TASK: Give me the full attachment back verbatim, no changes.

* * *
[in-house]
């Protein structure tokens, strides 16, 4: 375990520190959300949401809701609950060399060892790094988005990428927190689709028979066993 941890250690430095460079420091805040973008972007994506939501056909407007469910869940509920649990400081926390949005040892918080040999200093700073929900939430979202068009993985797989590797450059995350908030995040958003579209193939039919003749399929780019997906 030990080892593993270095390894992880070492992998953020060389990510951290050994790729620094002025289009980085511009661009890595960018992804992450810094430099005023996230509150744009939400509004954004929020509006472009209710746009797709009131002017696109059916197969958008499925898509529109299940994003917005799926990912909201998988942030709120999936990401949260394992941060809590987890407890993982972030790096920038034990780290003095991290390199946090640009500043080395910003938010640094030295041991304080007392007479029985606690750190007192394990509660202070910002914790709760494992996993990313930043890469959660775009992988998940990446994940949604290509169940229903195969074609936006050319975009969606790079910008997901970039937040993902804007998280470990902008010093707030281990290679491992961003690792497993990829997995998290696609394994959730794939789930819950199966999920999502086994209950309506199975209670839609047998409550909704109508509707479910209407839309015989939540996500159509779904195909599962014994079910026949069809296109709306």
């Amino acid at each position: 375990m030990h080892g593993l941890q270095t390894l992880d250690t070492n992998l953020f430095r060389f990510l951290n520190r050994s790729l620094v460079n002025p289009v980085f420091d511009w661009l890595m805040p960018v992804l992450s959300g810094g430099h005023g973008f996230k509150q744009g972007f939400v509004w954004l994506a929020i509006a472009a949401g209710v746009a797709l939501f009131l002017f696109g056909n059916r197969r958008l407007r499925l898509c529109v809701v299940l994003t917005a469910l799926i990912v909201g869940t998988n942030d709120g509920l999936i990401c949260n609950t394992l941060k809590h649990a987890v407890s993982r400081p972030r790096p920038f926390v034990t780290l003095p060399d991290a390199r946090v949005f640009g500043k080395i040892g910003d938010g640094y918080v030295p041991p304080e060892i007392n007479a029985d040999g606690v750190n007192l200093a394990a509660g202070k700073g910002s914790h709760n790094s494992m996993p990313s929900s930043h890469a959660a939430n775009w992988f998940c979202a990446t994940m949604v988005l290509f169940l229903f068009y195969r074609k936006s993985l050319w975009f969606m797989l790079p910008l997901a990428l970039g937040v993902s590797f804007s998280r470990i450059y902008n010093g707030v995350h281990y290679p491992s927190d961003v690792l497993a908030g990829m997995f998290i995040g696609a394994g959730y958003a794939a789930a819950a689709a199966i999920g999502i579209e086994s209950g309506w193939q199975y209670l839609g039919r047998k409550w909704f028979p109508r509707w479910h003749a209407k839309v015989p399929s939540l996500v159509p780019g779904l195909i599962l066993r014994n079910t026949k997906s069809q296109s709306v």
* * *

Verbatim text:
[in-house]
């Protein structure tokens, strides 16, 4: 375990520190959300949401809701609950060399060892790094988005990428927190689709028979066993 941890250690430095460079420091805040973008972007994506939501056909407007469910869940509920649990400081926390949005040892918080040999200093700073929900939430979202068009993985797989590797450059995350908030995040958003579209193939039919003749399929780019997906 030990080892593993270095390894992880070492992998953020060389990510951290050994790729620094002025289009980085511009661009890595960018992804992450810094430099005023996230509150744009939400509004954004929020509006472009209710746009797709009131002017696109059916197969958008499925898509529109299940994003917005799926990912909201998988942030709120999936990401949260394992941060809590987890407890993982972030790096920038034990780290003095991290390199946090640009500043080395910003938010640094030295041991304080007392007479029985606690750190007192394990509660202070910002914790709760494992996993990313930043890469959660775009992988998940990446994940949604290509169940229903195969074609936006050319975009969606790079910008997901970039937040993902804007998280470990902008010093707030281990290679491992961003690792497993990829997995998290696609394994959730794939789930819950199966999920999502086994209950309506199975209670839609047998409550909704109508509707479910209407839309015989939540996500159509779904195909599962014994079910026949069809296109709306």
């Amino acid at each position: 375990m030990h080892g593993l941890q270095t390894l992880d250690t070492n992998l953020f430095r060389f990510l951290n520190r050994s790729l620094v460079n002025p289009v980085f420091d511009w661009l890595m805040p960018v992804l992450s959300g810094g430099h005023g973008f996230k509150q744009g972007f939400v509004w954004l994506a929020i509006a472009a949401g209710v746009a797709l939501f009131l002017f696109g056909n059916r197969r958008l407007r499925l898509c529109v809701v299940l994003t917005a469910l799926i990912v909201g869940t998988n942030d709120g509920l999936i990401c949260n609950t394992l941060k809590h649990a987890v407890s993982r400081p972030r790096p920038f926390v034990t780290l003095p060399d991290a390199r946090v949005f640009g500043k080395i040892g910003d938010g640094y918080v030295p041991p304080e060892i007392n007479a029985d040999g606690v750190n007192l200093a394990a509660g202070k700073g910002s914790h709760n790094s494992m996993p990313s929900s930043h890469a959660a939430n775009w992988f998940c979202a990446t994940m949604v988005l290509f169940l229903f068009y195969r074609k936006s993985l050319w975009f969606m797989l790079p910008l997901a990428l970039g937040v993902s590797f804007s998280r470990i450059y902008n010093g707030v995350h281990y290679p491992s927190d961003v690792l497993a908030g990829m997995f998290i995040g696609a394994g959730y958003a794939a789930a819950a689709a199966i999920g999502i579209e086994s209950g309506w193939q199975y209670l839609g039919r047998k409550w909704f028979p109508r509707w479910h003749a209407k839309v015989p399929s939540l996500v159509p780019g779904l195909i599962l066993r014994n079910t026949k997906s069809q296109s709306v």